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'Brady Barends is the guy you can trust to fight for you until the end'

The Durbanite who became a Dragon (and Mr Dependable)

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[by Wouter Pienaar, Potchefstroom Herald] Call him what you will. Barbados, Baydo, Ekse, Laanie, Skip… he is the guy you can trust to fight for you until the very end – that is just the ethos of this man. Hard work, determination and sacrifice in succeeding and playing the game of cricket has always been the foundation of current North West Dragons captain, Brady Barends.

His journey to 109 first-class matches started in Durban’s Sydenham Flats at the age of six. Now, 25 years later, he finds himself at Senwes Park in the heart of Potchefstroom, as an accomplished all-rounder with 235 first-class wickets to his name, at an average of just under 30.

Brady Barends. caught up with Barends during the lockdown period and off-season when the Dragons captain has been doing his best to keep fit and work on his cooking. ''Where I stay, there is a lot of open land, so I’ve been keeping fit with a few runs and some body workouts. My cooking has improved and I tried to improve my golf swing – but that fell out the window,” he laughs.

The friendly, approachable all-rounder is all business when it comes to cricket – a game he discovered and fell in love with back in Durban.

“We stayed out in flats in Sydenham, where there were about 50 families. You can imagine the number of children there was. So, every day, there would be a cricket game in the parking lot.”

“I went to Durban High School. My best memory was winning the night series when we beat Maritzburg College in the final. It was a great game,” remembers Barends.

During his school cricketing years, he learnt to train hard and be the best at a specific skill. If you didn’t perform, you would easily be re- placed. Performance was what opened doors.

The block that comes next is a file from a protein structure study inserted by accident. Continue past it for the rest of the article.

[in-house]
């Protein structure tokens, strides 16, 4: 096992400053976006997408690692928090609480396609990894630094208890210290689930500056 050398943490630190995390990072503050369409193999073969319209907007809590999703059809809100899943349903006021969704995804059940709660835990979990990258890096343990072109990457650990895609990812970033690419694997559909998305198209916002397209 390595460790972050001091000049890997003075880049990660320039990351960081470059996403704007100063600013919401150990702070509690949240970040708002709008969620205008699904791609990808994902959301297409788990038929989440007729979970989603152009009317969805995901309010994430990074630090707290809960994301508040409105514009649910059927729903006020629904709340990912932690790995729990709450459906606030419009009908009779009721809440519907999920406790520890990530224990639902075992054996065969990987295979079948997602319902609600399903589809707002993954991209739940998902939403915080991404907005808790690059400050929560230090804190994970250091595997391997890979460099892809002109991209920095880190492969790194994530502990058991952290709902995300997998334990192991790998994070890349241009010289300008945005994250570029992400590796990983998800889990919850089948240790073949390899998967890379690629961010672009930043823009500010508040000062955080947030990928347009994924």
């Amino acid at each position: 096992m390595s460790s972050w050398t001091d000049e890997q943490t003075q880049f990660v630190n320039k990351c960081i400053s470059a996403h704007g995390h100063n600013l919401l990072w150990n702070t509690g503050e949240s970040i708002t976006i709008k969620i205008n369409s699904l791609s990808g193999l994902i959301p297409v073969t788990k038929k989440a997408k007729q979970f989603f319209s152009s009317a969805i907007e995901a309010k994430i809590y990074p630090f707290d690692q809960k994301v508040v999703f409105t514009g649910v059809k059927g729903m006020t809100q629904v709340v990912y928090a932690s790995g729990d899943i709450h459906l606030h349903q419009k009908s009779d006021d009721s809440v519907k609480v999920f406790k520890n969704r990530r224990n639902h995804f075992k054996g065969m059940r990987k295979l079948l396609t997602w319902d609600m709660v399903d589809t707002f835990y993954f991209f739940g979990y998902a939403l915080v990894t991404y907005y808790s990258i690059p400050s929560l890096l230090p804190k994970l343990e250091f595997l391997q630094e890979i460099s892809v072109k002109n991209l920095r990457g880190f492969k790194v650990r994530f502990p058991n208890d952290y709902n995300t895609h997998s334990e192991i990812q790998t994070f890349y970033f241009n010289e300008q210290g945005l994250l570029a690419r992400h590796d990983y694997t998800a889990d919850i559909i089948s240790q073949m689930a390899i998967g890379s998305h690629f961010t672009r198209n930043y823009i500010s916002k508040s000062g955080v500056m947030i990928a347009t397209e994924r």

“I had a first-team coach by the name of Mr Norton. This bloke taught me how to be hard and find out about “your game on your own”. You get the job done, or he gets someone else. Old-school guy, but a legend! I went to the Dolphins Academy when I finished school. My parents wanted me to study, but I wasn’t having any of it. So, I said to myself, I’ve got to try and make it in this game and earn an income,” states Barends.

“I did three years at the academy and, in my third year, I realised I could maybe make it. I worked my big bum off, that’s what I can tell you.”

Barends eventually made his first-class and A-list debuts for KZN Inland in the 2009/10 season. Incidentally, he made his A-list debut in Bloem on his 21st birthday.

“After that game, we flew out to SWD and I was told I was playing the one-day match again. So, we fly out to George. We couldn’t land because the runway was too wet, so we had to fly back to Cape Town. We waited at the airport to hear how we were getting to SWD for the match. Eventually, this taxi with a trailer, with some of my cricket bags, picks us up with a 4×4. (now this is at like 11 pm and we are bowling the first ball the next morning at 10 am!)”